The group also weighed whether licensed retailers should be allowed to sell non-cannabis food items and, if so, what rules should be established. Current law does not allow the sale of these goods in cannabis shops.
Jackie Subeck, CEO of Hey Jackpot, a West Hollywood cannabis consumption lounge licensee, wrote in a public comment to the Committee that the rule banning non-cannabis goods has been a “roadblock, bordering on a death knell” for consumption lounges. Subeck said that non-cannabis goods “greatly aid when managing and assisting impaired customers,” especially those that have inadvertently over-consumed. In addition, some cannabis lounges might want to partially operate as restaurants.
Committee member Avis Bulbulyan, CEO of SIVA Enterprises and president of the Los Angeles Cannabis Task Force, said there might be unintended consequences of creating rules for non-cannabis goods. Take a well-known restaurant, for example, and its owner who might decide to get into cannabis.
“They can open up a smoking section that allows for cannabis consumption on-site to anyone over 21. So now that becomes your competition,” Bulbulyan said.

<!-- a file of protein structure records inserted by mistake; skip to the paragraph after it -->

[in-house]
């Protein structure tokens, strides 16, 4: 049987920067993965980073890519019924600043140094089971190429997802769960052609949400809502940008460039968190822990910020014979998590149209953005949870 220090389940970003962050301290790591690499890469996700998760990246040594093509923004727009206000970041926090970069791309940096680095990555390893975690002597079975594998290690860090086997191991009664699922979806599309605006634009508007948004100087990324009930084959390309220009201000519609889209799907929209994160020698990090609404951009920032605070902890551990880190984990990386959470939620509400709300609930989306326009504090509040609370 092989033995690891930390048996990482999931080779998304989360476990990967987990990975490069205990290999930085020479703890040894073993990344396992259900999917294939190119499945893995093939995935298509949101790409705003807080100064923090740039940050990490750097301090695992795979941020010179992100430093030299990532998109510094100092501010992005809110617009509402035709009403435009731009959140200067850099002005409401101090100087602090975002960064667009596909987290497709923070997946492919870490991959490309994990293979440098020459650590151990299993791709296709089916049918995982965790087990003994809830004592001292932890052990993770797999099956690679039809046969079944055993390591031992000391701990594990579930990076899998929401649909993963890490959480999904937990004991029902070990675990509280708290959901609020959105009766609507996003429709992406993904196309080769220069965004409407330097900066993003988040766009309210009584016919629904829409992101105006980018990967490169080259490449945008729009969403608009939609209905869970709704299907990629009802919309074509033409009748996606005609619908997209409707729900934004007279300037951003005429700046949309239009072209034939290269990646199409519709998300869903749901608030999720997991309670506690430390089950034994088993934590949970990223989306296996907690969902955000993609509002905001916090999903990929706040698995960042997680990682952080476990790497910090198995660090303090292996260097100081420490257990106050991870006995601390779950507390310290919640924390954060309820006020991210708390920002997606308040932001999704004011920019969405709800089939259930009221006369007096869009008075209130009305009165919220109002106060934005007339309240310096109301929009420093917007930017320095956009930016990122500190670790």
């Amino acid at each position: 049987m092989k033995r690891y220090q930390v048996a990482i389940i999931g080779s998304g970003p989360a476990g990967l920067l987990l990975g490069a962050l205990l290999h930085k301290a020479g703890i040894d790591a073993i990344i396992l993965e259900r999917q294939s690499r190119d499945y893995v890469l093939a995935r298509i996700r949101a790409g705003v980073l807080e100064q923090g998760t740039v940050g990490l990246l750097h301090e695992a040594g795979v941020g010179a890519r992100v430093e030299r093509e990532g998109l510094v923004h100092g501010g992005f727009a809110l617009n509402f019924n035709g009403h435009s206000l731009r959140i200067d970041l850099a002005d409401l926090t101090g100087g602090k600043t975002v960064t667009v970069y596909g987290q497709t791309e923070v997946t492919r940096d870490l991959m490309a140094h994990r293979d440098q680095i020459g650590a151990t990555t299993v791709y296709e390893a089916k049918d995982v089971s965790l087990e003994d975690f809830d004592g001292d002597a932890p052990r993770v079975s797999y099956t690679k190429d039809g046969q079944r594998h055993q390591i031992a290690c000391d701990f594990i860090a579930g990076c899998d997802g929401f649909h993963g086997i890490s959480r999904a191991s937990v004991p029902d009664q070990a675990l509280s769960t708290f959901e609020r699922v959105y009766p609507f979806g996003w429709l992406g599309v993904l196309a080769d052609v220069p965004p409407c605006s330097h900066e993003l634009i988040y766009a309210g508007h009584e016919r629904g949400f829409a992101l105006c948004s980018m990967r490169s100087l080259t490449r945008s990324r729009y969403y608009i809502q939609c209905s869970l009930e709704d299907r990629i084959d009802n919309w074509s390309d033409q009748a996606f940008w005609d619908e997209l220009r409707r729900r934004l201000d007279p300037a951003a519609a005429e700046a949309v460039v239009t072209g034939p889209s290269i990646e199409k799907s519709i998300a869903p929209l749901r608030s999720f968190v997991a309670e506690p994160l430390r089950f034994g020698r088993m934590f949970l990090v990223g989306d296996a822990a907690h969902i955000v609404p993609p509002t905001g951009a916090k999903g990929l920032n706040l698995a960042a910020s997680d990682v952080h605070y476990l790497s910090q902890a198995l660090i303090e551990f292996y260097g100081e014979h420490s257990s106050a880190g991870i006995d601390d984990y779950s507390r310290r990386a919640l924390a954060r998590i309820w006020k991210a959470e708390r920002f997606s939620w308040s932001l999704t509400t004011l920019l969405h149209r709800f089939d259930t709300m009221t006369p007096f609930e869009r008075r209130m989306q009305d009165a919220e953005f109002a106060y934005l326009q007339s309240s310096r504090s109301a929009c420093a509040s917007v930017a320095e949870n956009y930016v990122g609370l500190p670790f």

The Committee brought forth a motion to vote, which passed.
Among other topics, the Cannabis Advisory Committee considered whether to develop permanent regulations for curbside delivery, with local approval. During the COVID-19 pandemic, curbside delivery became commonplace, because while cannabis was deemed “essential,” curbside pickup made compliance with other rules, like social distancing, easier. Current law requires that all cannabis sales have to take place “in” a licensed retail shop, though the BCC granted an exemption during the pandemic. This motion failed.
Additionally, the Committee discussed whether the current $5,000 limit on the value of cannabis goods that delivery employees can carry should be changed. On this topic, there are a few concerns, namely the potential for increased diversion. Also, as the Committee noted, “limits on the amount of cannabis goods that can be in the delivery vehicle which have not already been processed prior to leaving the licensed premises should avoid the delivery service from essentially becoming a mobile retailer.”
Delivery company Eaze wrote in a public comment to “urge” the Committee to develop rules that set the ceiling higher, to $10,000 in cannabis goods. Since March 13, Eaze wrote, demand for cannabis delivery has surged “in every region of the state — and especially among seniors and vulnerable Californians.” The Committee passed this motion.